This past weekend Melina, a local dancer whose mother and sister both dance, opened her and husband’s  new circus/Middle Eastern dance studio in Waltham, a suburb of Boston. If you were looking to start dancing and live in the area, I’ve heard excellent things about Melina. I myself about considering lessons from her, since my significant other lives so close by and she is skilled in things I can’t necessarily get from my current class.

I went to her studio warming on Saturday. The performances were good, and they sure know how to cater. Their space is magnificent. High ceiling, sparkling wood floors, large openness, etc. It’s practically the perfect studio.

On Sunday, I went to workshops where Piper, Melina’s sister, taught. Piper is from Baltimore; I thought it was really sweet of her to attend this for her sister. The first workshop of Sunday was a drum choreography. Typically, I am not a fan of choreographic workshops; I went to this one, because I wanted to make a day of it and was interested in the second workshop. Why don’t I like choreographic workshops? I’m never going to use the choreography, and unless they are used to teach special skills, like propwork or a certain flavor like Turkish, I don’t really get much out of it. Piper did an excellent job, changing my opinion of choreography in a workshop or class. She gave us moves to do, little combinations, that I hadn’t seen before and I could use later. I appreciate that she would talk about different aspects of the choreography and tell us why she did what she did, like why she drove certain moves from her leg vs. glutes. I was further impressed that in both workshops, she told us where she learned or was inspired by a move or step; I think it’s very respectable to give credit like that.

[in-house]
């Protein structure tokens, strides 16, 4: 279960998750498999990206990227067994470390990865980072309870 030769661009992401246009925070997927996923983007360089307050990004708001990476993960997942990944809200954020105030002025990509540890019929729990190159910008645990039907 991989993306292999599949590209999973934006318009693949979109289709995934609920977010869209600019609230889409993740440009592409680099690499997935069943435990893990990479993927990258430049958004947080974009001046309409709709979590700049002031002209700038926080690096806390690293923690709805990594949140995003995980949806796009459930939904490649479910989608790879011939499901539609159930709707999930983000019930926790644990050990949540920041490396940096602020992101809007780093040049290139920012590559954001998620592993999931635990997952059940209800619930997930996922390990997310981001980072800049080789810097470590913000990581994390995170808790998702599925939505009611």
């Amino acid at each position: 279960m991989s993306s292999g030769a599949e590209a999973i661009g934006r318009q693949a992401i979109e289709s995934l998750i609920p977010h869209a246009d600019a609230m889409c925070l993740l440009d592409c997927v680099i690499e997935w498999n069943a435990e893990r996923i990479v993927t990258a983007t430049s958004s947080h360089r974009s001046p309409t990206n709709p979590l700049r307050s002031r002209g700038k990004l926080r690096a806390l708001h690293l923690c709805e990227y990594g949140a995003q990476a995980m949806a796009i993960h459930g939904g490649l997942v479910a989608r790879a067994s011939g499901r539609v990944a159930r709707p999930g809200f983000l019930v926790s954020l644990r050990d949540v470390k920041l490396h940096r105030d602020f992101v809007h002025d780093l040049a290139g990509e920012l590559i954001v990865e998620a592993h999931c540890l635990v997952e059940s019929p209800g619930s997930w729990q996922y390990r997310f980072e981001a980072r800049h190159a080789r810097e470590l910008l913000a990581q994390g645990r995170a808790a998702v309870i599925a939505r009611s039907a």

The second workshop was not what I thought it was going to be. I thought it was going to be veil and taqsim (the improv, solo instrument part of a song); instead, it was pretty much all veil. If I hadn’t taken so much veil from Sonya and some other teachers, I would’ve gotten more out of it. I’m not in top veil form (I hadn’t used my veils since May), so I at least got a healthy workout. I agree with everything Piper said (veil being the partner, dancing with the veil and adding something small make veils amazing, etc.) and those items are worth repeating, but I’m also aware of them. I learned some new names for moves I knew, which I do think it useful. Piper is good at teaching veil, especially since many people in the room seems novice.

Throughout both workshops, Piper was a true professional. I like that she emphasized safety, did charm us with tales but didn’t make it story hour, and was just overall a warm, caring, knowledgeable instructor. She had us switch rows, too, which is a small but important sign she knows what she’s doing; being in a fairly crowded workshop means that not everyone gets a good view of the instructor or a spot at the mirror, so I am always happy to have a row switching teacher. Melina’s setup allowed for Piper to use a headset microphone so we could all hear her; that may seem trivial, but in crowded areas with noisy dancers, that is a necessity that I haven’t really seen used. I can’t wait until she comes back to the Boston-area.